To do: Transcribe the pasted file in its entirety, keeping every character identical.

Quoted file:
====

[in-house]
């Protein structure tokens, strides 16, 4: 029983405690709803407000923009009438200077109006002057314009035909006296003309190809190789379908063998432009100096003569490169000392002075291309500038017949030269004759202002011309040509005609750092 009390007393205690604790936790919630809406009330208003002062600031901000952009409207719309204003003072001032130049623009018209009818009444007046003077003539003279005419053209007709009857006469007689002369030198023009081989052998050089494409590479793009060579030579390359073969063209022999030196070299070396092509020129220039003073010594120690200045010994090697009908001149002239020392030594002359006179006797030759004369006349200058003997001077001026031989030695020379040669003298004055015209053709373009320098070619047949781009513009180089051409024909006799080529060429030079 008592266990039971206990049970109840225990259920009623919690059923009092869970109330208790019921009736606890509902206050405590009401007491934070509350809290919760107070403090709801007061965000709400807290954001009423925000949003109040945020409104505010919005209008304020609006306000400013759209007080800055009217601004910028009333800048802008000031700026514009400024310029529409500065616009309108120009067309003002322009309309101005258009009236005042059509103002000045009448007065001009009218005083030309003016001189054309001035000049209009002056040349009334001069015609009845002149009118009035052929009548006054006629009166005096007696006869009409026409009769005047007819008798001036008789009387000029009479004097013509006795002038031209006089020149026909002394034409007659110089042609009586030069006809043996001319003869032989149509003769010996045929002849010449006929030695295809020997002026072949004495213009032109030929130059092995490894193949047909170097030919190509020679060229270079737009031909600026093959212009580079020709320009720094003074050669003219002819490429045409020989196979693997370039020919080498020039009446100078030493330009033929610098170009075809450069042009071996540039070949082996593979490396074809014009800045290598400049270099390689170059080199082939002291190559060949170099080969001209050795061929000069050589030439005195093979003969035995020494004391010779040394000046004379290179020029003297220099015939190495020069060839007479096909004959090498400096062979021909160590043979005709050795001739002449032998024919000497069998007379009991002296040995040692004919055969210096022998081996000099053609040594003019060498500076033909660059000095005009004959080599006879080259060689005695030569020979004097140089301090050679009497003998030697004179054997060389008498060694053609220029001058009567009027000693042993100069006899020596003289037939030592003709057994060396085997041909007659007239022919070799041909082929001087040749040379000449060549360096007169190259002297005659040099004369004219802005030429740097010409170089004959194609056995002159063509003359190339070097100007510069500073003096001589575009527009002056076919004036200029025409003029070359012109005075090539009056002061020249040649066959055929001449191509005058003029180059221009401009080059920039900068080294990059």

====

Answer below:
[in-house]
């Protein structure tokens, strides 16, 4: 029983405690709803407000923009009438200077109006002057314009035909006296003309190809190789379908063998432009100096003569490169000392002075291309500038017949030269004759202002011309040509005609750092 009390007393205690604790936790919630809406009330208003002062600031901000952009409207719309204003003072001032130049623009018209009818009444007046003077003539003279005419053209007709009857006469007689002369030198023009081989052998050089494409590479793009060579030579390359073969063209022999030196070299070396092509020129220039003073010594120690200045010994090697009908001149002239020392030594002359006179006797030759004369006349200058003997001077001026031989030695020379040669003298004055015209053709373009320098070619047949781009513009180089051409024909006799080529060429030079 008592266990039971206990049970109840225990259920009623919690059923009092869970109330208790019921009736606890509902206050405590009401007491934070509350809290919760107070403090709801007061965000709400807290954001009423925000949003109040945020409104505010919005209008304020609006306000400013759209007080800055009217601004910028009333800048802008000031700026514009400024310029529409500065616009309108120009067309003002322009309309101005258009009236005042059509103002000045009448007065001009009218005083030309003016001189054309001035000049209009002056040349009334001069015609009845002149009118009035052929009548006054006629009166005096007696006869009409026409009769005047007819008798001036008789009387000029009479004097013509006795002038031209006089020149026909002394034409007659110089042609009586030069006809043996001319003869032989149509003769010996045929002849010449006929030695295809020997002026072949004495213009032109030929130059092995490894193949047909170097030919190509020679060229270079737009031909600026093959212009580079020709320009720094003074050669003219002819490429045409020989196979693997370039020919080498020039009446100078030493330009033929610098170009075809450069042009071996540039070949082996593979490396074809014009800045290598400049270099390689170059080199082939002291190559060949170099080969001209050795061929000069050589030439005195093979003969035995020494004391010779040394000046004379290179020029003297220099015939190495020069060839007479096909004959090498400096062979021909160590043979005709050795001739002449032998024919000497069998007379009991002296040995040692004919055969210096022998081996000099053609040594003019060498500076033909660059000095005009004959080599006879080259060689005695030569020979004097140089301090050679009497003998030697004179054997060389008498060694053609220029001058009567009027000693042993100069006899020596003289037939030592003709057994060396085997041909007659007239022919070799041909082929001087040749040379000449060549360096007169190259002297005659040099004369004219802005030429740097010409170089004959194609056995002159063509003359190339070097100007510069500073003096001589575009527009002056076919004036200029025409003029070359012109005075090539009056002061020249040649066959055929001449191509005058003029180059221009401009080059920039900068080294990059």